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<== Date ==> <== Thread ==>

Subject: Re: epicsTimer and rounding
From: Ralph Lange <Ralph.Lange@gmx.de>
To: EPICS Core Talk <core-talk@aps.anl.gov>
Cc: Dirk Zimoch <dirk.zimoch@psi.ch>
Date: Fri, 08 Jun 2012 15:35:54 +0200
Hi Jeff,

On 06.06.2012 18:15, Hill, Jeff wrote:
> I made that tweak (subtracting one half of the quantum from the timer expiration time) when running the tests and attempting to optimize measured timer expiration as close as possible to the specified expiration time (on average). 
> [...]

OK, I understand the argumentation.

Let me demonstrate the problem from the application side:

I am interfacing to a serial device on RS-485.
According to the device's spec, after sending a message, I have to make
sure there is at least a 4ms break before sending the next message.
I am configuring StreamDevice to wait for 5ms after the message.
StreamDevice sets up an epicsTimer for 5ms. On Linux, the clock tick is
usually 10ms, so epicsTimer substracts 5ms and calls epicsThreadSleep(0.0)
The posix implementation of epicsThreadSleep calls nanosleep asking for
a 0 delay, and gets a 0 delay.
The next message is written on the RS-485 with zero delay (seen on a
scope), the device barfs, communication goes haywire.

I do see the beauty of statistical correctness, but this behavior is
plain wrong.

> Related to this issue is of course what goes on in epicsThreadSleep. Note that, at least the windows version (see attached code at the end of the email), does make certain of two things. Presumably similar code exists for each of the OS specific implementations.
> 1) a sleep requested, less than one quantum, will be rounded up to one quantum (the OS also probably makes this check)
> 2) rounding occurs from the specified floating point seconds to the nearest number of quantums by adding .5 to the floating point number of quantums just before integer truncation.
> In your email you were worried that a sleep close to the quantum will be off by 100% because of the one half quantum subtraction, but I believe that all OS specific implementations force a sleep of less than a quantum to be actually one quantum.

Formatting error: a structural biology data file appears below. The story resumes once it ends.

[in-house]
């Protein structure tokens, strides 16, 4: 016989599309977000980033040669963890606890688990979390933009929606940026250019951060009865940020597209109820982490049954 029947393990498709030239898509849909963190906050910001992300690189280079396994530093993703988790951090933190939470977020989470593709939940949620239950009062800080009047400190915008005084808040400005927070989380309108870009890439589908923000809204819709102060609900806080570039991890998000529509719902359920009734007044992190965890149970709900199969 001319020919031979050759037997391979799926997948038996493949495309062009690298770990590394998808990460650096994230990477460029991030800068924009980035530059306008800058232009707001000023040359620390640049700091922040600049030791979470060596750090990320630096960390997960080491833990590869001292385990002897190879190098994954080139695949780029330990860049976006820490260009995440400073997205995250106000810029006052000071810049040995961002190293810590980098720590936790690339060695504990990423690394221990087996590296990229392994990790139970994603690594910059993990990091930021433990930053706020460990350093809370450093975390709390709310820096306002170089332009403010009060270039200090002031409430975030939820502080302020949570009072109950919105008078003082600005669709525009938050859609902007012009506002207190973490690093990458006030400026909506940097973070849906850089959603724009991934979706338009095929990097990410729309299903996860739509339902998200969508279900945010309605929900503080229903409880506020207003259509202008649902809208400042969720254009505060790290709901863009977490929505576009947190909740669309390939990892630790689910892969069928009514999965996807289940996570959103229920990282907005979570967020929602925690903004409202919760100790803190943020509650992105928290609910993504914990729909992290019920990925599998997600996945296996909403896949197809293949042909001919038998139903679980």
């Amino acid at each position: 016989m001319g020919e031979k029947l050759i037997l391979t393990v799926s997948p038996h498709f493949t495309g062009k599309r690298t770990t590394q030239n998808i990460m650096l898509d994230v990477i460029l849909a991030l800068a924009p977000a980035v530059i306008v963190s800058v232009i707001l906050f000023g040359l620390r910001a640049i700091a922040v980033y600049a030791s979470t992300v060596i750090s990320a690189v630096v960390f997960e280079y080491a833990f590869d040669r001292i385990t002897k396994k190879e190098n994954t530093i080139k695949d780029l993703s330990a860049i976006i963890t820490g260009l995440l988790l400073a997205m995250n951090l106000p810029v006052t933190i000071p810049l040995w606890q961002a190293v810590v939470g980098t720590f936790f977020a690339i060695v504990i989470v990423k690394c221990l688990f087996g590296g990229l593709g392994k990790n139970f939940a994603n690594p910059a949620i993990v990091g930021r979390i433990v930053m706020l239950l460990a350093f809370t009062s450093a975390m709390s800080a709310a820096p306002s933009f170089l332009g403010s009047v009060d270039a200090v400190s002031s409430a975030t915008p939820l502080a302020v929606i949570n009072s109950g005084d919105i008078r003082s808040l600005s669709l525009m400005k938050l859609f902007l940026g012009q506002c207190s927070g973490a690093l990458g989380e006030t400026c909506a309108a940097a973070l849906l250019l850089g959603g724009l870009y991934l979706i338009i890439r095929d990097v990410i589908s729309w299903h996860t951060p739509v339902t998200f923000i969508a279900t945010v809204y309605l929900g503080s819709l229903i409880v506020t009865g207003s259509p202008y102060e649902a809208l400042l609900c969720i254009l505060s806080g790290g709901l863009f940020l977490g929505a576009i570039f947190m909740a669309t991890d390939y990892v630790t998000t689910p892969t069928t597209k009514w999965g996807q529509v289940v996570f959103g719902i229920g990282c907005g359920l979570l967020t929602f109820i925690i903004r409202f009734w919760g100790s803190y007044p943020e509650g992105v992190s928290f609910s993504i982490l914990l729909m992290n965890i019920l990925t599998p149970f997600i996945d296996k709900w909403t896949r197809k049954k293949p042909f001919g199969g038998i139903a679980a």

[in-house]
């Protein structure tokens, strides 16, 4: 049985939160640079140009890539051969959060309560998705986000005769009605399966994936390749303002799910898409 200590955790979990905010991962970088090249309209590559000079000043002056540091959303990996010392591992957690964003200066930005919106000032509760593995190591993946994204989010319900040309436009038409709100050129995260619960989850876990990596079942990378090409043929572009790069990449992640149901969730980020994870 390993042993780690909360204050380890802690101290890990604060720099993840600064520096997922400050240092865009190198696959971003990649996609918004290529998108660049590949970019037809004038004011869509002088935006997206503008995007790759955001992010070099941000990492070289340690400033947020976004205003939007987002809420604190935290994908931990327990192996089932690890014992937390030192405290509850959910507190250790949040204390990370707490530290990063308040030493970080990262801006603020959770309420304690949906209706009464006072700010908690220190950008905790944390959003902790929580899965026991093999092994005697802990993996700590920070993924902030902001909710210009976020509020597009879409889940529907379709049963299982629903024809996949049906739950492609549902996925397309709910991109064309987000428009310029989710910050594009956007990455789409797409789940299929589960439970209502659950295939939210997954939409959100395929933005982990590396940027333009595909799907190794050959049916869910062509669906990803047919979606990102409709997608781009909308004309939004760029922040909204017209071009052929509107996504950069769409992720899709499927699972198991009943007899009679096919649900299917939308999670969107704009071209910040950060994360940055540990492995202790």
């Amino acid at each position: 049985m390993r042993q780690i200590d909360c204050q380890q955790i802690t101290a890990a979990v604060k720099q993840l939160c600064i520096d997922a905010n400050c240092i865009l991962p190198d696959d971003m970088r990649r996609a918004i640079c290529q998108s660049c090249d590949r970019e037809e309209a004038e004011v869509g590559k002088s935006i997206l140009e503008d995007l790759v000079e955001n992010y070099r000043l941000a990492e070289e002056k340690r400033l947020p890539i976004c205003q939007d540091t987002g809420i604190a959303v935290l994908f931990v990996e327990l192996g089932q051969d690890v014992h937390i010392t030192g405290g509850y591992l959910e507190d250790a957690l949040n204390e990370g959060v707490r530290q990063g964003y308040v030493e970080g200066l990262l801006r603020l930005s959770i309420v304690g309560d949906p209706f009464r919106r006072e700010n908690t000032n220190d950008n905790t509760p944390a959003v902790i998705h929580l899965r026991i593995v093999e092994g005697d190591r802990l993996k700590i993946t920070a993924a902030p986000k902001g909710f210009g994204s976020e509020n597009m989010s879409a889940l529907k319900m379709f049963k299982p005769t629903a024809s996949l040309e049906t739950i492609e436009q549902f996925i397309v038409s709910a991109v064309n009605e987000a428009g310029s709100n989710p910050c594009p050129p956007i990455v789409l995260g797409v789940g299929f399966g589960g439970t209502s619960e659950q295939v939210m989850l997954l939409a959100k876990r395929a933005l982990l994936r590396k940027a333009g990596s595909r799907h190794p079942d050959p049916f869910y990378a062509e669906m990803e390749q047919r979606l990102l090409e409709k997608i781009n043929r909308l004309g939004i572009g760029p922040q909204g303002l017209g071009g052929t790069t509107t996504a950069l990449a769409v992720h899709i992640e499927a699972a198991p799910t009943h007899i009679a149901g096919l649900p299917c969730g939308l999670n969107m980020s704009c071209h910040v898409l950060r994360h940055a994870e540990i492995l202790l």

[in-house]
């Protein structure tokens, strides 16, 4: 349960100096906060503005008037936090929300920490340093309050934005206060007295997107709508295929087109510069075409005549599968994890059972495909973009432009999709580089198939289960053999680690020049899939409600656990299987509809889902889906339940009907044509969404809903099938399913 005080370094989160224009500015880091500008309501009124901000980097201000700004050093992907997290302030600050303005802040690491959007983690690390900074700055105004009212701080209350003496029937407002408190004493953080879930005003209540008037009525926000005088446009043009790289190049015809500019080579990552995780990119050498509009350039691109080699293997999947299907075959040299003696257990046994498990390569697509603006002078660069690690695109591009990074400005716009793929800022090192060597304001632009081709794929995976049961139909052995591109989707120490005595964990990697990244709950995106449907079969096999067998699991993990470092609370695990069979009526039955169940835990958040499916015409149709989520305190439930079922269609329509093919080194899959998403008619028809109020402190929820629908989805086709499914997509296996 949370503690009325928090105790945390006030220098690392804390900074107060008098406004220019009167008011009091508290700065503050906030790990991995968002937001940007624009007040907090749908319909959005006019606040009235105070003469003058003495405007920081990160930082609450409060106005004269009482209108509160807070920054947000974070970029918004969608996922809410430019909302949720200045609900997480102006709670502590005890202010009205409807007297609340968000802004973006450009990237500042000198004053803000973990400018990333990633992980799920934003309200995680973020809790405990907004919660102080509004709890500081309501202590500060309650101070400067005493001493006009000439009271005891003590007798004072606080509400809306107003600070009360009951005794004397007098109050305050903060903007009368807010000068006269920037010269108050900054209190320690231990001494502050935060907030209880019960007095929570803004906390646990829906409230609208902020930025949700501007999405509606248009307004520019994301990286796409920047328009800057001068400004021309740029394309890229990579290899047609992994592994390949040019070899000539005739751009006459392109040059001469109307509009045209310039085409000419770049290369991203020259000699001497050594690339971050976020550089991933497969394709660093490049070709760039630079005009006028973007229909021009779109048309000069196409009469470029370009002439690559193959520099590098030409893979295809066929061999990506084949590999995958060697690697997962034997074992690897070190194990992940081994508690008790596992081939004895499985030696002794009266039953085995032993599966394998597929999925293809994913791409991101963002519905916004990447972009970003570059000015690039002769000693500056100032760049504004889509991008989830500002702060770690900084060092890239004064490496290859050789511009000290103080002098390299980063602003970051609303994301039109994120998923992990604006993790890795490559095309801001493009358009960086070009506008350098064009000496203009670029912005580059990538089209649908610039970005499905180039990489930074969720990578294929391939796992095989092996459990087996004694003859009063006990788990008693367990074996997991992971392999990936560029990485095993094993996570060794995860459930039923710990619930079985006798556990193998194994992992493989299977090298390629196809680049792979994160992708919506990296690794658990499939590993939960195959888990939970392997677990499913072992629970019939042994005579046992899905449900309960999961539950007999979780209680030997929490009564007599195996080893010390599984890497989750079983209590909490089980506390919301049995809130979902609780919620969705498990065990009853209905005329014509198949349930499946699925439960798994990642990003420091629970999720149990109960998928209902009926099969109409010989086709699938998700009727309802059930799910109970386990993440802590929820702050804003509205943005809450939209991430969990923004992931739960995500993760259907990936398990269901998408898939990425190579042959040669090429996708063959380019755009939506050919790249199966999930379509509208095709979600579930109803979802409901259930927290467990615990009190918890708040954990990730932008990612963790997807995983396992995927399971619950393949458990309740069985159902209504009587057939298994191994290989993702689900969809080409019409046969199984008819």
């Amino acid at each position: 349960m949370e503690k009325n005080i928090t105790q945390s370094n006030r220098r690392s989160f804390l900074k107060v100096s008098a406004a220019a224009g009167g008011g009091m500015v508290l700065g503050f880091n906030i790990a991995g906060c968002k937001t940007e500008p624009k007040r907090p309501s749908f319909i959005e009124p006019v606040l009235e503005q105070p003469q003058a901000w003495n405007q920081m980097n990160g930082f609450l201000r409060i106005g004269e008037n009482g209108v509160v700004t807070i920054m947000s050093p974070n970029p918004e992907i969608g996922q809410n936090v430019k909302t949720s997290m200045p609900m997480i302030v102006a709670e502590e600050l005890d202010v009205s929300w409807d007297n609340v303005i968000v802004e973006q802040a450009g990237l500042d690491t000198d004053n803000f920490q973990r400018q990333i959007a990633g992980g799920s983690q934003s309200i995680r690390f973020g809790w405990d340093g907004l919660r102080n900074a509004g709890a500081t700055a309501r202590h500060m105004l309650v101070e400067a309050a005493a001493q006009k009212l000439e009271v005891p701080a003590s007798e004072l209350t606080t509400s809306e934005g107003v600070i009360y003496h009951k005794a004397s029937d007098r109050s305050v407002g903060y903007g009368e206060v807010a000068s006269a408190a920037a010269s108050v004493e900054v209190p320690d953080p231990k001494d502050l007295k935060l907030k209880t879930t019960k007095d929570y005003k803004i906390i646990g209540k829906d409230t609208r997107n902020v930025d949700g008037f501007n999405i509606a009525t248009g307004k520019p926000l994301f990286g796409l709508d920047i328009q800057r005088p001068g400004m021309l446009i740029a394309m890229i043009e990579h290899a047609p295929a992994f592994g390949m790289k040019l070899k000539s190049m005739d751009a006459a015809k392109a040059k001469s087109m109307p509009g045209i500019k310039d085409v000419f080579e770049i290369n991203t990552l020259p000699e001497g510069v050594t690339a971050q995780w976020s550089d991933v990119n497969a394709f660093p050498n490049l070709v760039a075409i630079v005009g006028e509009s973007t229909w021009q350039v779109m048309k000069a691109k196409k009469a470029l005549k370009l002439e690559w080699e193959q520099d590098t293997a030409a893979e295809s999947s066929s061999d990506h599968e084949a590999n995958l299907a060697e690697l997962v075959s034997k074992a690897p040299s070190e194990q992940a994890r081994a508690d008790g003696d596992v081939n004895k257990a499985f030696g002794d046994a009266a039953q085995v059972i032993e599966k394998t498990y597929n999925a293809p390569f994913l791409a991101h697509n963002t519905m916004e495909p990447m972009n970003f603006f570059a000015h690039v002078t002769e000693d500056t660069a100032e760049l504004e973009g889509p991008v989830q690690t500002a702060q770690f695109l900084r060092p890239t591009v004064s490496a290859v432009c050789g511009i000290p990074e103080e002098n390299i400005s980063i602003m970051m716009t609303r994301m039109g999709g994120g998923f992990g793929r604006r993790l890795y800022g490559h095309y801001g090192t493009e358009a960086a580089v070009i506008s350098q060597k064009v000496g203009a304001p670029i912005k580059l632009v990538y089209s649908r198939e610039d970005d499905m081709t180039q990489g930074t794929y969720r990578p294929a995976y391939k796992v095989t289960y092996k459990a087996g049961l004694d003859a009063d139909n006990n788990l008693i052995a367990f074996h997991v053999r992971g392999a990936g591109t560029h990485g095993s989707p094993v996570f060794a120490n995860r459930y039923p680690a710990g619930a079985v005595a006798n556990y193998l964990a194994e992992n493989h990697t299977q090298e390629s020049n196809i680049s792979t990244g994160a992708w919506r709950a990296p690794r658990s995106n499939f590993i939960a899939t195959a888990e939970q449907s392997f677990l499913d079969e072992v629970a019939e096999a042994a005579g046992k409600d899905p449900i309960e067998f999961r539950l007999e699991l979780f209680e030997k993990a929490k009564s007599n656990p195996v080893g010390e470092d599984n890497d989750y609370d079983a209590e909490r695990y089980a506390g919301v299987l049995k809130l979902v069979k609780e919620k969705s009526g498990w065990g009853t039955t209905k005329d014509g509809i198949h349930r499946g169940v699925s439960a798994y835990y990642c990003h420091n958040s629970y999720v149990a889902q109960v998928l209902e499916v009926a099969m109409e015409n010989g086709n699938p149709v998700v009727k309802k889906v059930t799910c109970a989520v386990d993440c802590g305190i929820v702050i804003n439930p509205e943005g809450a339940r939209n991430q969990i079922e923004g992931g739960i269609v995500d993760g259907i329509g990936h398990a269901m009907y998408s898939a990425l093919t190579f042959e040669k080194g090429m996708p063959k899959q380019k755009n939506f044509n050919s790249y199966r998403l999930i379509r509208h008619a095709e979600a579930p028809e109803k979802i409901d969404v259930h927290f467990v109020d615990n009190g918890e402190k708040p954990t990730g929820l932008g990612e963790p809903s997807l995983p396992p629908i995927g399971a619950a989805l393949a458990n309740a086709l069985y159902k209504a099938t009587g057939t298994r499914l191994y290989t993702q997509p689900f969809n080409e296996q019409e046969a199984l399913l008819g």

Only for requested sleeps greater than zero.
Requested epicsTimer sleeps of half a quantum or less will - after the
half quantum subtraction - request from the OS a sleep of zero, which
will not be rounded up by the OS specific implementation. No sleep at
all. That is an error of 100%.

> So Ralph makes the point that if the user ask for delay fff.fff then there should never be a timer expiration occurring that is less than a delay of fff.fff. So this is the crux of the matter isn't it; should we make the timer expiration delay as close as possible to the user's request on average (that's good for time algorithmic code such as a pid) or should we guarantee timer expiration delay is never less than the delay specified (maybe because we are concerned about cpu use with very short timer delays but see the previous paragraph).

It is application dependent. Short sleeps are usually intended as waits,
so the application assumes it will wake up no earlier than after the
requested time. This is why the OS specific sleep functions always round
up, never down. And this is why I think the epicsTimer should behave the
same way.

In case an application wants a statistically optimized behavior, it can
easily get the quantum and do the subtraction itself.

I know this is symmetric (the application could add half a quantum when
it wants the round-up behavior), but I would strongly suggest that the
semantics of the epicsTimer follow the semantics of all reasonable OS's
sleep implementations, and always round up to the next quantum.


Re: epicsTimer and rounding Kasemir, Kay
Re: epicsTimer and rounding Eric Norum
epicsTimer and rounding Ralph Lange
RE: epicsTimer and rounding Hill, Jeff

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